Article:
Sunday, 1 April 2012

From Wrangle, Lincolnshire

I have reached the North Sea, after three or four days walking along river banks, disused railway lines and sea walls. Occasionally there is no choice but to use a main road, but I keep it to a minimum. The landscape is so broad and flat and the sun so bright in the sky that after an hour or two there is a danger of falling into a sort of metronomic trance; this afternoon I ambled in a daze three miles beyond the tiny village of Wrangle before I realized that I had overshot my destination; back I trudged, having walked six miles further than I had expected when I set out after breakfast.

Leaving March last Thursday I passed by Her Majesty's prison at Whitemoor where, according to the generous landlord of the King William pub (he gave me free lodging as a donation to the walk), several hundred very hard case criminals are serving life terms without parole. As I stared at this grim, stupendously guarded institution a jet aircraft flew high overhead, its vapour trail scarring the blue sky. I wondered whether some of the prisoners were watching it too, and if so, what a devastating loss of hope they must be suffering at that moment. In some ways I think that hopelessness must be one of the hardest things to bear; certainly the poor in cities like Manila must occasionally look up at passing aircraft and think: "I will never, ever have a chance to travel  in one of those". Unlike the inmates of Whitemoor, however, such deprivation of opportunity is through no fault of their own.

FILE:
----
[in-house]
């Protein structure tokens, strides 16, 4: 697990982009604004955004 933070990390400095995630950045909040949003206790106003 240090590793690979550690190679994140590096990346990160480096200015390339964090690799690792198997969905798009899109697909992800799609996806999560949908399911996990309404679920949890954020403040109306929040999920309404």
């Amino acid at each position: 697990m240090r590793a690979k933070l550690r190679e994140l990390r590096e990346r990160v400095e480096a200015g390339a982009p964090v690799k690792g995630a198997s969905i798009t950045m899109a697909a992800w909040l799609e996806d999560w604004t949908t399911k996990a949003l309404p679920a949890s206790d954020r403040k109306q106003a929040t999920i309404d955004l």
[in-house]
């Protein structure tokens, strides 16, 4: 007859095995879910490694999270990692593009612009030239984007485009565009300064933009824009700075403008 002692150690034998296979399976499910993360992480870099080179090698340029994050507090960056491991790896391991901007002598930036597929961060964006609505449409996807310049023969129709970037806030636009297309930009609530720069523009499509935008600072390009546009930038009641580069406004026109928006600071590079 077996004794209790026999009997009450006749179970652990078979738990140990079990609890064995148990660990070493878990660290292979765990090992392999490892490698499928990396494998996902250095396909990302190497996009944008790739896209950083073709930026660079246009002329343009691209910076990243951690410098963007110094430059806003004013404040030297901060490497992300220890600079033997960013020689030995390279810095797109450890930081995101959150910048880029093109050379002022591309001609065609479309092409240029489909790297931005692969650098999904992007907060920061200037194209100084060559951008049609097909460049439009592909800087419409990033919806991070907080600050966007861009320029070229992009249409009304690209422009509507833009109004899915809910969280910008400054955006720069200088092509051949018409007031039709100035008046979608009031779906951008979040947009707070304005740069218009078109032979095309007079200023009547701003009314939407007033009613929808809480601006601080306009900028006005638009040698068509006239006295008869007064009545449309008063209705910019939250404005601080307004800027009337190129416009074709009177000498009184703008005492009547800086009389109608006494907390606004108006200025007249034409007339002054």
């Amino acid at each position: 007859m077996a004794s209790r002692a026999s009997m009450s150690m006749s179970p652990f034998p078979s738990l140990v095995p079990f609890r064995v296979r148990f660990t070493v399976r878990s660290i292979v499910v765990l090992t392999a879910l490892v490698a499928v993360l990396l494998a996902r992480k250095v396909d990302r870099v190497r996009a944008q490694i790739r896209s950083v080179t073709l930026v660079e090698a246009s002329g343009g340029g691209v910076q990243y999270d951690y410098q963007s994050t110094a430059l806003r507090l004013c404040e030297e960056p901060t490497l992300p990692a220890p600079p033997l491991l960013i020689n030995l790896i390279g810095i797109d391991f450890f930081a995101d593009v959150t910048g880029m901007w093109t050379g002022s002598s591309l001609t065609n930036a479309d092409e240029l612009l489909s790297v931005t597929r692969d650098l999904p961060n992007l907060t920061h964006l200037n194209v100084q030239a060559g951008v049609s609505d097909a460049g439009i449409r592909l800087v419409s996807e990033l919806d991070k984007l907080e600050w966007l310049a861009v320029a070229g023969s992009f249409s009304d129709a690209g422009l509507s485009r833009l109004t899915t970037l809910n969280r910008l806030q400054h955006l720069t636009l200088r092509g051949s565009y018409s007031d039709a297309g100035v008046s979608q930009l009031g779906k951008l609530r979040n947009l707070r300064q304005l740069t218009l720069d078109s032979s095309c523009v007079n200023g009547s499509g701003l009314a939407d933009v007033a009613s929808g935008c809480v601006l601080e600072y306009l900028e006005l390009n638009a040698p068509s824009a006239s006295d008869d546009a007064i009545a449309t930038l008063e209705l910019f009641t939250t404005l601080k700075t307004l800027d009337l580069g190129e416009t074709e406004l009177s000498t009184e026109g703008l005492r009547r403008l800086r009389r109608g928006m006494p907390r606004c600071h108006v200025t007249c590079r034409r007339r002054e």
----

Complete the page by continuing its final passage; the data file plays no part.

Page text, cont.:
Among the many things that will remain in my mind about this broad and pastoral eastern part of England, here are three: one, the numbers of huge wind turbines, waving their great arms silently over the fields like giant scarecrows; two, the puzzling numbers of east Europeans who have settled here (when I entered Boston yesterday not one of the three people I asked for directions could speak a word of English); and three, the weight and breadth of East Anglian bottoms, both male and female. The cruelly precise American phrase "lard-butt" often comes to mind. My landlady of yesterday -- herself a petite Liverpudlian -- told me the reason for this was the Germanic farming stock from which the locals are descended. I am fairly sure, however, that the bonfire-sized portions of chips which come with every meal must have something to do with it.


  1. Rob,
    So you have reached the bottom?
    How is the toe?

    1. Thank you, John. The toe feels better, but it still looks as if it should be on a Christmas tree rather than at the end of my foot.